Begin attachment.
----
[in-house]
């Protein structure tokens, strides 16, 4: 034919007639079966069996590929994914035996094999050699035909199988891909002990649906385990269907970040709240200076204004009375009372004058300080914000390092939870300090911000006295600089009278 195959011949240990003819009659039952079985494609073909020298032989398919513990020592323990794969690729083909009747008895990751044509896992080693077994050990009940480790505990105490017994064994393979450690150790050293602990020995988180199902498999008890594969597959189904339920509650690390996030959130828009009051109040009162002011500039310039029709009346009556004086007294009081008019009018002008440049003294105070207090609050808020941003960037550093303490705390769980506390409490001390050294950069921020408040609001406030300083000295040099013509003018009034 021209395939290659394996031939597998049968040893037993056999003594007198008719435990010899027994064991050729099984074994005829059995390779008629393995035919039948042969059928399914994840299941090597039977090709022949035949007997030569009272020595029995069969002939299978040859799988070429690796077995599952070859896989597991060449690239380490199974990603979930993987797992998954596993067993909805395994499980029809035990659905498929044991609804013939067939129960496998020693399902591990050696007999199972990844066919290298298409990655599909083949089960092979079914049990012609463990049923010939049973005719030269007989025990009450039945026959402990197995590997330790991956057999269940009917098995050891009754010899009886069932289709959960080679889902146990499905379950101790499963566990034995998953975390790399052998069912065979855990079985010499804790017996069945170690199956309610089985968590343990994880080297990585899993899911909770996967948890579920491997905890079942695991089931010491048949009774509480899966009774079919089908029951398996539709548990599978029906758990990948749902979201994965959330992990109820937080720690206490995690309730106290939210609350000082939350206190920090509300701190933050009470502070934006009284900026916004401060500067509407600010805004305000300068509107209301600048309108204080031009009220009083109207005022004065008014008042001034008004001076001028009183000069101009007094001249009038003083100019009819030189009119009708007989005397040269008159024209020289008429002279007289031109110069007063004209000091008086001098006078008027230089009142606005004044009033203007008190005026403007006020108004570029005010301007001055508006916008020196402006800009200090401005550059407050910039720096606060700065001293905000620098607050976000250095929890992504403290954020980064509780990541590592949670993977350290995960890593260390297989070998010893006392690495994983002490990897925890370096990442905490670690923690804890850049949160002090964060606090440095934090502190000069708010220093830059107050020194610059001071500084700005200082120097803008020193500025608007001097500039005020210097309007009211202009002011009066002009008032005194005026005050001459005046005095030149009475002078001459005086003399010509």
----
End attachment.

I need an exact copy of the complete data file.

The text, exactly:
[in-house]
């Protein structure tokens, strides 16, 4: 034919007639079966069996590929994914035996094999050699035909199988891909002990649906385990269907970040709240200076204004009375009372004058300080914000390092939870300090911000006295600089009278 195959011949240990003819009659039952079985494609073909020298032989398919513990020592323990794969690729083909009747008895990751044509896992080693077994050990009940480790505990105490017994064994393979450690150790050293602990020995988180199902498999008890594969597959189904339920509650690390996030959130828009009051109040009162002011500039310039029709009346009556004086007294009081008019009018002008440049003294105070207090609050808020941003960037550093303490705390769980506390409490001390050294950069921020408040609001406030300083000295040099013509003018009034 021209395939290659394996031939597998049968040893037993056999003594007198008719435990010899027994064991050729099984074994005829059995390779008629393995035919039948042969059928399914994840299941090597039977090709022949035949007997030569009272020595029995069969002939299978040859799988070429690796077995599952070859896989597991060449690239380490199974990603979930993987797992998954596993067993909805395994499980029809035990659905498929044991609804013939067939129960496998020693399902591990050696007999199972990844066919290298298409990655599909083949089960092979079914049990012609463990049923010939049973005719030269007989025990009450039945026959402990197995590997330790991956057999269940009917098995050891009754010899009886069932289709959960080679889902146990499905379950101790499963566990034995998953975390790399052998069912065979855990079985010499804790017996069945170690199956309610089985968590343990994880080297990585899993899911909770996967948890579920491997905890079942695991089931010491048949009774509480899966009774079919089908029951398996539709548990599978029906758990990948749902979201994965959330992990109820937080720690206490995690309730106290939210609350000082939350206190920090509300701190933050009470502070934006009284900026916004401060500067509407600010805004305000300068509107209301600048309108204080031009009220009083109207005022004065008014008042001034008004001076001028009183000069101009007094001249009038003083100019009819030189009119009708007989005397040269008159024209020289008429002279007289031109110069007063004209000091008086001098006078008027230089009142606005004044009033203007008190005026403007006020108004570029005010301007001055508006916008020196402006800009200090401005550059407050910039720096606060700065001293905000620098607050976000250095929890992504403290954020980064509780990541590592949670993977350290995960890593260390297989070998010893006392690495994983002490990897925890370096990442905490670690923690804890850049949160002090964060606090440095934090502190000069708010220093830059107050020194610059001071500084700005200082120097803008020193500025608007001097500039005020210097309007009211202009002011009066002009008032005194005026005050001459005046005095030149009475002078001459005086003399010509």